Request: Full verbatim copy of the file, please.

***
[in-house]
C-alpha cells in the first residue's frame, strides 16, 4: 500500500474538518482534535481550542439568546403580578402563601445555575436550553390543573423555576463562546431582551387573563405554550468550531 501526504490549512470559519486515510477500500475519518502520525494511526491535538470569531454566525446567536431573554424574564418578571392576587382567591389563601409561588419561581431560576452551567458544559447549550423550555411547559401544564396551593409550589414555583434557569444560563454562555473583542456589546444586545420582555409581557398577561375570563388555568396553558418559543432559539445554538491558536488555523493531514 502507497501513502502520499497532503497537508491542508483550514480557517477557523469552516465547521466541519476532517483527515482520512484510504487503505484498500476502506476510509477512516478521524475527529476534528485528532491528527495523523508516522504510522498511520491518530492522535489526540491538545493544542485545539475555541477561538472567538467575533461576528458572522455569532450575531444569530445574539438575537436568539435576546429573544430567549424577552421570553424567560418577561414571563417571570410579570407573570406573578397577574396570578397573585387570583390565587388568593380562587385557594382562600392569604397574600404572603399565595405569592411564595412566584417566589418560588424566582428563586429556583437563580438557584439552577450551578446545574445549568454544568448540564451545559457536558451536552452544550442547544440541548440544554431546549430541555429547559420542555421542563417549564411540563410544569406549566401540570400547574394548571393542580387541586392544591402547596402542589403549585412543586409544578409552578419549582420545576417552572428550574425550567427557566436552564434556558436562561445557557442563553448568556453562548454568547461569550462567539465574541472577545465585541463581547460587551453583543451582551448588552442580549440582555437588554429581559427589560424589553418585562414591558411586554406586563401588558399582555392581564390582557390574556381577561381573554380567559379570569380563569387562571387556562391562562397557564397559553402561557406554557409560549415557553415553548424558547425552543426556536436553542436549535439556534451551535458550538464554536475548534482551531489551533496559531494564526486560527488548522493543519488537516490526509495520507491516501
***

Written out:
[in-house]
C-alpha cells in the first residue's frame, strides 16, 4: 500500500474538518482534535481550542439568546403580578402563601445555575436550553390543573423555576463562546431582551387573563405554550468550531 501526504490549512470559519486515510477500500475519518502520525494511526491535538470569531454566525446567536431573554424574564418578571392576587382567591389563601409561588419561581431560576452551567458544559447549550423550555411547559401544564396551593409550589414555583434557569444560563454562555473583542456589546444586545420582555409581557398577561375570563388555568396553558418559543432559539445554538491558536488555523493531514 502507497501513502502520499497532503497537508491542508483550514480557517477557523469552516465547521466541519476532517483527515482520512484510504487503505484498500476502506476510509477512516478521524475527529476534528485528532491528527495523523508516522504510522498511520491518530492522535489526540491538545493544542485545539475555541477561538472567538467575533461576528458572522455569532450575531444569530445574539438575537436568539435576546429573544430567549424577552421570553424567560418577561414571563417571570410579570407573570406573578397577574396570578397573585387570583390565587388568593380562587385557594382562600392569604397574600404572603399565595405569592411564595412566584417566589418560588424566582428563586429556583437563580438557584439552577450551578446545574445549568454544568448540564451545559457536558451536552452544550442547544440541548440544554431546549430541555429547559420542555421542563417549564411540563410544569406549566401540570400547574394548571393542580387541586392544591402547596402542589403549585412543586409544578409552578419549582420545576417552572428550574425550567427557566436552564434556558436562561445557557442563553448568556453562548454568547461569550462567539465574541472577545465585541463581547460587551453583543451582551448588552442580549440582555437588554429581559427589560424589553418585562414591558411586554406586563401588558399582555392581564390582557390574556381577561381573554380567559379570569380563569387562571387556562391562562397557564397559553402561557406554557409560549415557553415553548424558547425552543426556536436553542436549535439556534451551535458550538464554536475548534482551531489551533496559531494564526486560527488548522493543519488537516490526509495520507491516501